The geeks inherit the Earth — with predictably disastrous results — in this surreal fantasy rom-com from Monty Python veteran Terry Jones. Loosely inspired by The Man Who Could Work Miracles, a cautionary short story by sci-fi pioneer H.G. Wells, Absolutely Anything stars a pan-generational galaxy of British talent including Simon Pegg, Kate Beckinsale and Eddie Izzard, plus the voice of Robin Williams as a talking dog in his final film performance. The five surviving Python team members also have vocal roles – their first screen reunion in over three decades.
Sadly, despite all this heavyweight comic firepower, Jones somehow fails to raise more than a handful of lukewarm laughs in his first feature in almost 20 years. Arriving in U.K. cinemas this week, with a U.S. opening scheduled for Sept. 4, Absolutely Anything is a flabby misfire full of labored slapstick, broad caricatures and groaningly absurd plot twists. Only the most hard-core Pegg and Python fans will indulge its many flaws.
Pegg adds another lovable loser to his cinematic track record as Neil Clarke, a North London schoolteacher who dreams of being a famous novelist. Neil is a nerdy nobody with lowly romantic and financial prospects, but his fortunes change when he is randomly gifted with unlimited powers by a deep-space council of extraterrestrials who have decided to test whether mankind deserves to be destroyed, like the vengeful gods of ancient Greece. These CGI aliens are voiced by Jones and his four fellow Python veterans: John Cleese, Michael Palin, Eric Idle and Terry Gilliam.
As in the Wells story, Neil’s magical requests must be worded with pedantic precision to avoid potential catastrophe. One of the first accidental miracles he performs leads to the casual slaughter of 38 annoying schoolchildren. Fortunately, he also has the ability to reverse clumsy errors and erase their consequences. Neil then makes his shy best friend (Sanjeev Bhaskar) irresistible to the woman of his dreams, transforms his bullying boss (Izzard) into a warmly supportive co-worker and gives his excitable pet dog (Williams) the ability to converse with humans.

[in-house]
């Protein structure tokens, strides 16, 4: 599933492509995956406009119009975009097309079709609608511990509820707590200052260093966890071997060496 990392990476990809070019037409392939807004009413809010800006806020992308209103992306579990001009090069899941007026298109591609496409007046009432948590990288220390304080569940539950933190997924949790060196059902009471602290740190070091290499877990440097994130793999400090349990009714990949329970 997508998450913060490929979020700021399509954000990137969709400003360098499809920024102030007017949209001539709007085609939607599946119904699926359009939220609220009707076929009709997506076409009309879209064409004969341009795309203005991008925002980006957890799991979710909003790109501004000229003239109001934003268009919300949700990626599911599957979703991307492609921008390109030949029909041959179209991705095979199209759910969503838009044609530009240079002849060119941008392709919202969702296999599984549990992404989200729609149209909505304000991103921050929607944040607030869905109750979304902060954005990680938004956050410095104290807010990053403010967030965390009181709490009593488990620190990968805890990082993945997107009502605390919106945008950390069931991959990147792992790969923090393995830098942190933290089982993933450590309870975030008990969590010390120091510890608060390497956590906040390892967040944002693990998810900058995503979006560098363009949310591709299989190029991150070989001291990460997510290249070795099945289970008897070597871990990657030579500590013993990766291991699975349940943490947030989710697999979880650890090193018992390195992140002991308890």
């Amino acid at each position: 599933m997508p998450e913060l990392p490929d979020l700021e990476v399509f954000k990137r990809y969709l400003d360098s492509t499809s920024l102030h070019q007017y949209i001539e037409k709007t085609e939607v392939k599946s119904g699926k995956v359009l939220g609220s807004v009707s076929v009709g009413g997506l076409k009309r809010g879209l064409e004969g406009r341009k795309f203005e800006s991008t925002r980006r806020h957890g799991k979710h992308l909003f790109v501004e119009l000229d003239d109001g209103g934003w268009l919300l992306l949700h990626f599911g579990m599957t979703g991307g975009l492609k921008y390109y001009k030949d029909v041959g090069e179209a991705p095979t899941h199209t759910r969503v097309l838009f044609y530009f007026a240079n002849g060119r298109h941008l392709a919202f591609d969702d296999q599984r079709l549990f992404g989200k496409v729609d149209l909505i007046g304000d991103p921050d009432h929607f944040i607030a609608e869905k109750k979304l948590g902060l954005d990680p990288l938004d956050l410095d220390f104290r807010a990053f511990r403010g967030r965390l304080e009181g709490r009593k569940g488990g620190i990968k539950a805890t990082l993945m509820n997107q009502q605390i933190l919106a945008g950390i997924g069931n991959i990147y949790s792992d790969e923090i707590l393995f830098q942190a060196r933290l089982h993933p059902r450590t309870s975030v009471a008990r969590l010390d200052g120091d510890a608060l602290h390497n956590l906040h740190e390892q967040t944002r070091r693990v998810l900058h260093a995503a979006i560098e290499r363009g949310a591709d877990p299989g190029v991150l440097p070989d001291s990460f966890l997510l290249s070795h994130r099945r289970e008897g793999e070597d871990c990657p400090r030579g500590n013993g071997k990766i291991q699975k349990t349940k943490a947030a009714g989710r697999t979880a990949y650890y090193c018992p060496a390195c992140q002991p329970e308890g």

Beckinsale co-stars as Neil’s glamorous neighbor, Catherine, who works for a TV book-review show hosted by a poisonously Philistine diva, played by Absolutely Fabulous star Joanna Lumley. Catherine finds the besotted Neil sweet but not boyfriend material, though their relationship heats up once he learns to use his powers properly.
Crucially, Catherine falls for Neil without him abusing his God-like gifts to persuade her into bed. However, she also is being stalked by her psychotic ex, Grant (Rob Riggle), a U.S. Army colonel and self-styled “mastermind behind extreme rendition.” The farcical love-triangle plot takes a deranged turn when Grant kidnaps Neil, hijacking his superpowers for sinister ends.
Absolutely Anything takes place in a sunny, leafy, well-heeled fantasy version of London rarely seen onscreen outside Richard Curtis and Woody Allen movies. The setting is clearly contemporary, though most of these creaky stereotypes and clunky social attitudes belong in a 1970s TV sitcom. The lazy script barely addresses the extremes of global good or evil that Neil could have explored with his miraculous abilities, preferring to dwell on petty boy-meets-girl matters. Annoyingly, during crisis moments when he easily could use his powers to correct misunderstandings or vanquish enemies, he appears to forget he even has them — a clumsy contrivance for maximum dramatic convenience.
Pegg works his usual boyish charm hard, even if he is getting a little old for these clownish man-child parts, while Beckinsale is smoothly likable in a rare comic role. Williams gives good dog as Dennis, but he is hardly on vintage autumnal form. Even the improvised outtakes that Jones includes over the closing credits, briefly putting Williams on camera, feel like scrappy tributes to a fallen comrade.
Absolutely Anything is a good idea but is executed poorly, with a lame take-home message about great power demanding great responsibility. Like last year’s London stage reunion of the surviving Pythons, this film might have been excused as one last self-indulgent curtain call by some much-loved comedy legends — if only the jokes were not so relentlessly weak. The final line is a brazen steal from Billy Wilder’s Some Like It Hot, which is a dangerous comparison for any director to invite. Wilder made a gold-plated classic comedy. Jones, alas, has delivered a dead parrot.
Production company: Bill and Ben Productions
Cast: Simon Pegg, Kate Beckinsale, Sanjeev Bhaskar, Rob Riggle, Eddie Izzard, Joanna Lumley, Robin Williams, John Cleese, Michael Palin, Eric Idle, Terry Gilliam, Terry Jones, Meera Syal
Director: Terry Jones
Screenwriters: Gavin Scott, Terry Jones
Producers: Bill Jones, Ben Timlett
Cinematographer: Peter Hannan
Editor: Julian Rodd
Music: George Fenton
Rated 12A (U.K.), 85 minutes